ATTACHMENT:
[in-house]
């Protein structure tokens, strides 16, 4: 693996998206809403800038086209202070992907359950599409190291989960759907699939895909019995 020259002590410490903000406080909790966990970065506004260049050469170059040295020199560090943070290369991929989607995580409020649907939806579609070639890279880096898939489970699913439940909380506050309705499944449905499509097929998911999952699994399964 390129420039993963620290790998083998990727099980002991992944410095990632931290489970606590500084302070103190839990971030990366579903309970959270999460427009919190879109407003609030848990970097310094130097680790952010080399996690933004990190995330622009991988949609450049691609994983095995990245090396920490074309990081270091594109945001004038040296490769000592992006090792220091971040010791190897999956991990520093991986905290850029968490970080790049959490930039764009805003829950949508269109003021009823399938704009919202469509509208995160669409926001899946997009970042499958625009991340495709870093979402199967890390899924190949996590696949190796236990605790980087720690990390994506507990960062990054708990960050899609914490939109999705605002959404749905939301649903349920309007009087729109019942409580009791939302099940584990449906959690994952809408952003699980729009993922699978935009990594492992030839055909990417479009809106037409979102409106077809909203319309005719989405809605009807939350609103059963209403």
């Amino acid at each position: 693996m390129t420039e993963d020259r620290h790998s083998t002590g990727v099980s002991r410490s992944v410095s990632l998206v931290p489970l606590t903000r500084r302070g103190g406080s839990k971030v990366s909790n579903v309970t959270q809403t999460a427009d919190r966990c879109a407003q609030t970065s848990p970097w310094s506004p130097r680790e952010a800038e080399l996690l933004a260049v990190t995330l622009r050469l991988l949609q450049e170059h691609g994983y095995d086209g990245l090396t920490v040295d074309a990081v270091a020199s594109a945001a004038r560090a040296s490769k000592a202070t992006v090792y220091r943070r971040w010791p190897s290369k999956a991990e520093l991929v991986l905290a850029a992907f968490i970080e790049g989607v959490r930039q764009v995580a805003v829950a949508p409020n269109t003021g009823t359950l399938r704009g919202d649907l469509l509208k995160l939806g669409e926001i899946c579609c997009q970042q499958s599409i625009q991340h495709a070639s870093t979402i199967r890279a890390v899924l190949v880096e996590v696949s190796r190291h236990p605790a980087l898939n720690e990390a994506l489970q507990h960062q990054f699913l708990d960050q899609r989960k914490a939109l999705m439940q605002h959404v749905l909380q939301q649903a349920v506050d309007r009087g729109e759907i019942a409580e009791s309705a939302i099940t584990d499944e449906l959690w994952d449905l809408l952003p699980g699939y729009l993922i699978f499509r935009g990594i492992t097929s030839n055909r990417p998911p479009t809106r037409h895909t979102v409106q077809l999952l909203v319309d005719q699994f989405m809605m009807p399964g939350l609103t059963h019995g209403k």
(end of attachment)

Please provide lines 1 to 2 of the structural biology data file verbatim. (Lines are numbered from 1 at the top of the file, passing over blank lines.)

[in-house]
């Protein structure tokens, strides 16, 4: 693996998206809403800038086209202070992907359950599409190291989960759907699939895909019995 020259002590410490903000406080909790966990970065506004260049050469170059040295020199560090943070290369991929989607995580409020649907939806579609070639890279880096898939489970699913439940909380506050309705499944449905499509097929998911999952699994399964 390129420039993963620290790998083998990727099980002991992944410095990632931290489970606590500084302070103190839990971030990366579903309970959270999460427009919190879109407003609030848990970097310094130097680790952010080399996690933004990190995330622009991988949609450049691609994983095995990245090396920490074309990081270091594109945001004038040296490769000592992006090792220091971040010791190897999956991990520093991986905290850029968490970080790049959490930039764009805003829950949508269109003021009823399938704009919202469509509208995160669409926001899946997009970042499958625009991340495709870093979402199967890390899924190949996590696949190796236990605790980087720690990390994506507990960062990054708990960050899609914490939109999705605002959404749905939301649903349920309007009087729109019942409580009791939302099940584990449906959690994952809408952003699980729009993922699978935009990594492992030839055909990417479009809106037409979102409106077809909203319309005719989405809605009807939350609103059963209403």